7th Grade Girls

7th grade girls are sweet and funny oddballs who change so much in nine months it’s almost bewildering. This year I have heard all range of things, like:

“Ms Blythe. I was fine until _____ destroyed my life!”

“Ms Blythe, why do you know everything?” answered with, “Because she’s secretly a goddess who has lived for thousands of years.”

“Ms Blythe – do you like me?” I answer, “yes of course I like you!” Answer, “no you don’t.”

“Ms Blythe, Ms. _____ hates us.” I answer, “no, she doesn’t hate you.”

If 6th graders are bundles of raw emotion and sweet happiness, transitioning into teenagerdom, then 7th graders are bundles of raw emotion, anxiety, confusion, tears, and absolutism, albeit momentary.

I have taught 7th graders for most of the years that I have taught. I think, in fact, there has only been one year that I haven’t taught them. My friend Jackie coined 7th grade “The Crying Year” because most of them, at some point, will break down crying, sometimes for no reason. One of my favorite memories of The Crying Year was one day, several years ago, when we were listening to Simon and Garfunkel’s album Bookends while drawing botanical drawings of pinecones. I looked up and noticed a child had buried himself in a fortress of binders. I went over to him, knelt down, and asked if he was ok, to which he replied, “this music makes me so emotional”, in his strange, monotone voice. Later I coaxed him out from underneath the fortress by changing the music.

We just ended our year, my first year of teaching 7th grade girls, as opposed to boys and girls together. I also taught 6th grade girls, but as I said above, they are still bundles of light and joy and excitement. They scamper everywhere. 7th grade girls can be sullen, funny, energetic, silly, disrespectful, lazy, and philosophically challenging. This year, one asked my coworker if she wanted to always be a teacher. She answered yes, and the student asked, “don’t you have any aspirations?”

It is an adventure working with middle schoolers, but in a single-gender environment it is almost as if the daily emotional toil is concentrated and ever-brimming at the surface, apt to boil over. The dramas are similar to the infighting of a small town; alliances shifting and changing daily, for very small and insignificant reasons. It is as if 7th grade girls exist on an emotional see-saw, perpetually tipping the balance in the direction of interpersonal dramas for a day or a week, and then reverting the see-saw to equilibrium once more.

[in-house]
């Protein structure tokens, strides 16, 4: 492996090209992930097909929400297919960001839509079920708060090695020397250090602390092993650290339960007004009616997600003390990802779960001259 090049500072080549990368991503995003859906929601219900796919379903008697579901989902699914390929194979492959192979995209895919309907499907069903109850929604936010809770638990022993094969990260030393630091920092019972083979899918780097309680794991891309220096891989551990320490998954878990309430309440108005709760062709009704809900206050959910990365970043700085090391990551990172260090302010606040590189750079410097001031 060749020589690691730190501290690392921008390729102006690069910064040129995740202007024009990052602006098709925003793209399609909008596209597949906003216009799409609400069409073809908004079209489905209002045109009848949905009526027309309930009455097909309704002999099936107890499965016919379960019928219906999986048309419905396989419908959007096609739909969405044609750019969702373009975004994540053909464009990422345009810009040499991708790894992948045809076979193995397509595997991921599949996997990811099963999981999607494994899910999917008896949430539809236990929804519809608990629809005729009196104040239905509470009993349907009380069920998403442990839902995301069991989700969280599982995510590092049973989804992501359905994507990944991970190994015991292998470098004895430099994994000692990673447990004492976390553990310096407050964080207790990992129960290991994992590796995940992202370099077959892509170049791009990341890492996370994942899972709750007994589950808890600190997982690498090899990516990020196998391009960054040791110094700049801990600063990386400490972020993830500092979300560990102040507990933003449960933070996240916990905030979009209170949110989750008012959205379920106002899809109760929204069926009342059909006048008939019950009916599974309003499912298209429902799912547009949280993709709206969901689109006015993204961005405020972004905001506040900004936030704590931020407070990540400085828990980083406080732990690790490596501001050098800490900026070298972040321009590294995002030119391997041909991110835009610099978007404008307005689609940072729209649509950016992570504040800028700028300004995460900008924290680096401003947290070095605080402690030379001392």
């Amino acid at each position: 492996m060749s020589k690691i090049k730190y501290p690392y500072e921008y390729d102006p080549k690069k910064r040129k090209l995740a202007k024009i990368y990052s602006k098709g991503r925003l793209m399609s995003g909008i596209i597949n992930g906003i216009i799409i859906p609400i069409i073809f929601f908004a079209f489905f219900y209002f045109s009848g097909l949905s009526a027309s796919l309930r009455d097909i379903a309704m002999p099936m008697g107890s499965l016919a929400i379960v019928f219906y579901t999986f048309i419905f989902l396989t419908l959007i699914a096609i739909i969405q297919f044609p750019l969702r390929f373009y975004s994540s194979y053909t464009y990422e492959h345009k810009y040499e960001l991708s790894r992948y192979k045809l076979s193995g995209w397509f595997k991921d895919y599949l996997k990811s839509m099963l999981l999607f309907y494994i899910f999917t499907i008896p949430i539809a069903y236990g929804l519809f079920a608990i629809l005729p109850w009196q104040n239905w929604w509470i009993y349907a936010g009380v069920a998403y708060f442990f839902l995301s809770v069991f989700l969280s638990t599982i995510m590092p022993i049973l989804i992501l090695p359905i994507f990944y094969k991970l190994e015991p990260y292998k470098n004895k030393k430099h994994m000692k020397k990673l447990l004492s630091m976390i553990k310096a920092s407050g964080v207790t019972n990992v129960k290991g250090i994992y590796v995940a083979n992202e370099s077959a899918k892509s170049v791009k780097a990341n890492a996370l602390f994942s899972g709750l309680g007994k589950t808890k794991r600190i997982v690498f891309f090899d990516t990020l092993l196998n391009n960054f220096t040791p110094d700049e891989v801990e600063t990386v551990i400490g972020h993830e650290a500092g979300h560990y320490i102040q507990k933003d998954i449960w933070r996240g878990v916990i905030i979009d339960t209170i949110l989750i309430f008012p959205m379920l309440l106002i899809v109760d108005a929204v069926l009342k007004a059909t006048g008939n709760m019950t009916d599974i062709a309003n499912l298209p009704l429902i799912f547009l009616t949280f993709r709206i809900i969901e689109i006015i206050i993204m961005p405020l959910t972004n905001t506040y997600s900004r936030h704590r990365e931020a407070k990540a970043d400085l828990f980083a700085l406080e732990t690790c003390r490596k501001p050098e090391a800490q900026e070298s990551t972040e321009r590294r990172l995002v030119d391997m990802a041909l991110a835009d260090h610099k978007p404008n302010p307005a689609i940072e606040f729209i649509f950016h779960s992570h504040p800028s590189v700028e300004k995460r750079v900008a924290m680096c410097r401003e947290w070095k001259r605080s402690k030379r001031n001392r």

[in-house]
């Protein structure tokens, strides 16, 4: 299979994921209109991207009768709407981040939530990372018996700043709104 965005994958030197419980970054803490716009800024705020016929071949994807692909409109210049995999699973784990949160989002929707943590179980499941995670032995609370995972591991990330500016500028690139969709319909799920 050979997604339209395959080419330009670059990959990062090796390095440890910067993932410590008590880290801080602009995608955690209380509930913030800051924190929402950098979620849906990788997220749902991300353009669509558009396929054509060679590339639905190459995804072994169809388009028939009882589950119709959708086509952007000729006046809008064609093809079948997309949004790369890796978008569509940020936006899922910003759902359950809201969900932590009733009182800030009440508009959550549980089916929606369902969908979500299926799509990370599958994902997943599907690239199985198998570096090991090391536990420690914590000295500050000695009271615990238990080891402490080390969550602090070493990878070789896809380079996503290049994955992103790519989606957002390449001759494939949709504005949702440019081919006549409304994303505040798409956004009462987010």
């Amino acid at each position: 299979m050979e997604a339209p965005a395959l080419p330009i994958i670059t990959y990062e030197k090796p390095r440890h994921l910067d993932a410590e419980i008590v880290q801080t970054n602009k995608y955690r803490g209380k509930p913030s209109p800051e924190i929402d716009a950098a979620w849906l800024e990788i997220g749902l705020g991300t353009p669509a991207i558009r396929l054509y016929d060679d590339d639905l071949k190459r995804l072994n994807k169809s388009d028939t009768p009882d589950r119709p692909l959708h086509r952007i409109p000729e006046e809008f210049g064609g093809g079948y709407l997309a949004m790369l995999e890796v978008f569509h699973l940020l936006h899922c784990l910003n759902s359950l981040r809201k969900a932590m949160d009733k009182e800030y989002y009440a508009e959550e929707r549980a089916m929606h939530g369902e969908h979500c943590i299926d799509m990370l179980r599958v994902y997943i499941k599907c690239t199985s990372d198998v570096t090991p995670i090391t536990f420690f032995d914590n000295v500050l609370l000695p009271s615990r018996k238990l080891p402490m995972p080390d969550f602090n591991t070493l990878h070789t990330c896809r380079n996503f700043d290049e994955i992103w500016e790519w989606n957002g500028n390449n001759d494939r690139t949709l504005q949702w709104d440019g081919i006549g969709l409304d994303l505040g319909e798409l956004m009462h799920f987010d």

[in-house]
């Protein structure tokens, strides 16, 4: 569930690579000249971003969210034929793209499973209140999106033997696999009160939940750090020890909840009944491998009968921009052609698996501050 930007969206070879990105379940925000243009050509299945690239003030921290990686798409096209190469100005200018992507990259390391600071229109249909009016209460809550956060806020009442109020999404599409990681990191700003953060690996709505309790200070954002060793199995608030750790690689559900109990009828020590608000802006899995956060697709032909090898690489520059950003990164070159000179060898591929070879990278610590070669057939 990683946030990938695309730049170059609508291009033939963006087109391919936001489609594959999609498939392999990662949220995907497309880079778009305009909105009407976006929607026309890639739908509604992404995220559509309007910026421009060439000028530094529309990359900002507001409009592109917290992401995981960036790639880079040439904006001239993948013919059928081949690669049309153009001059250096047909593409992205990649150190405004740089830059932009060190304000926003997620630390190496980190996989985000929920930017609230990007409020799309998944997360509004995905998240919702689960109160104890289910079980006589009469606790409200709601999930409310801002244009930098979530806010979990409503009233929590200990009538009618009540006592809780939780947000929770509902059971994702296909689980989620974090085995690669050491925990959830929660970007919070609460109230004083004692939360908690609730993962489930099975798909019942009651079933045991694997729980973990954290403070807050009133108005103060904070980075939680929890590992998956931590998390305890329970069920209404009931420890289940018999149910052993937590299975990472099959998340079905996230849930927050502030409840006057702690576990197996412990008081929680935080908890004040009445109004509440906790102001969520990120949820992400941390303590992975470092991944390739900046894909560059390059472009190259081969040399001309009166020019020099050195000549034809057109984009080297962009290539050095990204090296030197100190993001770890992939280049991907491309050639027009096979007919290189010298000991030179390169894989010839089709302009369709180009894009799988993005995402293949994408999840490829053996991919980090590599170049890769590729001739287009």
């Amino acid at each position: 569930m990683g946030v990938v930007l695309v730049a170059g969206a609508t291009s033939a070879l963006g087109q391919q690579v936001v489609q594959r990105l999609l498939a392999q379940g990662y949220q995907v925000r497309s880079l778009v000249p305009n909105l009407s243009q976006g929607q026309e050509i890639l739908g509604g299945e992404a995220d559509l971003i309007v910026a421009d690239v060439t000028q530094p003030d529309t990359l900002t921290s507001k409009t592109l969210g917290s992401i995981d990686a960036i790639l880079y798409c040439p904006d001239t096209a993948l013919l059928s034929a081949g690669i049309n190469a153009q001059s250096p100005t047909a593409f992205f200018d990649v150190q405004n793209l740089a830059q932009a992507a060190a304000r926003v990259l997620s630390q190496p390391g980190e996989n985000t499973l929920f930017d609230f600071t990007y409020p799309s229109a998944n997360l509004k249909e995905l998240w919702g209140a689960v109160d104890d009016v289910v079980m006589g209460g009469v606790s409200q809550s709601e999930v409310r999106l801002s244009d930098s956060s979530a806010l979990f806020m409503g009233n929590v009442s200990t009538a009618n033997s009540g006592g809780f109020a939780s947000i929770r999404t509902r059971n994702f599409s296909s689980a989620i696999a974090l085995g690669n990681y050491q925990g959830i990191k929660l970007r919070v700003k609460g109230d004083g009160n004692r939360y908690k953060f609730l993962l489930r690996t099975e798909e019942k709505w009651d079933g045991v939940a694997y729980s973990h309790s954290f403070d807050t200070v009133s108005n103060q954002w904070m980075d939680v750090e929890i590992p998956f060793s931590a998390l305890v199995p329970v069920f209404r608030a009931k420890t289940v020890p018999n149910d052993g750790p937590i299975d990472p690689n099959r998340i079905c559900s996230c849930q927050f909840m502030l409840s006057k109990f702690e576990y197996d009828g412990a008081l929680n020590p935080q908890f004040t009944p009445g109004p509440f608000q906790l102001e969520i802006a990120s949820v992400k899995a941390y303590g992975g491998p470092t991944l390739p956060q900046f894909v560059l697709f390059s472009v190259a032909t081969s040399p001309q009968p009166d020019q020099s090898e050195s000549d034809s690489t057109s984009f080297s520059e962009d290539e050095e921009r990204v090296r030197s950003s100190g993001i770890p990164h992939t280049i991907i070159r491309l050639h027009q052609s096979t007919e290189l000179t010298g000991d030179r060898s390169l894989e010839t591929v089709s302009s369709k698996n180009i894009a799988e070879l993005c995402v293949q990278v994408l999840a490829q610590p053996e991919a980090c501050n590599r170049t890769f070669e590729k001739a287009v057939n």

I learned this year that this is the year in which kids stop talking to their parents and they seem to grow an almost adult concept of not wanting to burden their parents with their thoughts and fears. They seem to not want to add stress to their parents’ lives (a mark of their growing maturity) but also desperately need people to listen to the contents of their worried minds. Perhaps this is why we all glommed on to our junior high school friends so intensely, but I cannot tell you the amount of times I said this year to different students: let yourself be a child for a while longer, and tell your parents you love them and need them.

On Thursday, when we all said goodbye and ushered them into cars and buses, there were many, many tears and marker-signed shirts and yearbooks with “H.A.G.S.” written all over the inside pages (Have A Great Summer). I giggled at them and hugged them, telling them they are fine as they are coming back to the school in a couple of months, but it was to no avail: “Ms Blythe! I love you so much. I am going to miss you!”

I am going to miss them, too.

 

 

 

 

 

 

 

 

 

 

 

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From Both Sides Now

It is a strange but comforting memory.

It is made of a wooden door with glass in the front, and squeaky stairs that go up, and then an old jukebox bathed in amber light, and lastly, an ice cream counter. It is a place in Galveston, a town about an hour south of Houston, where my family went together many times when I was a child.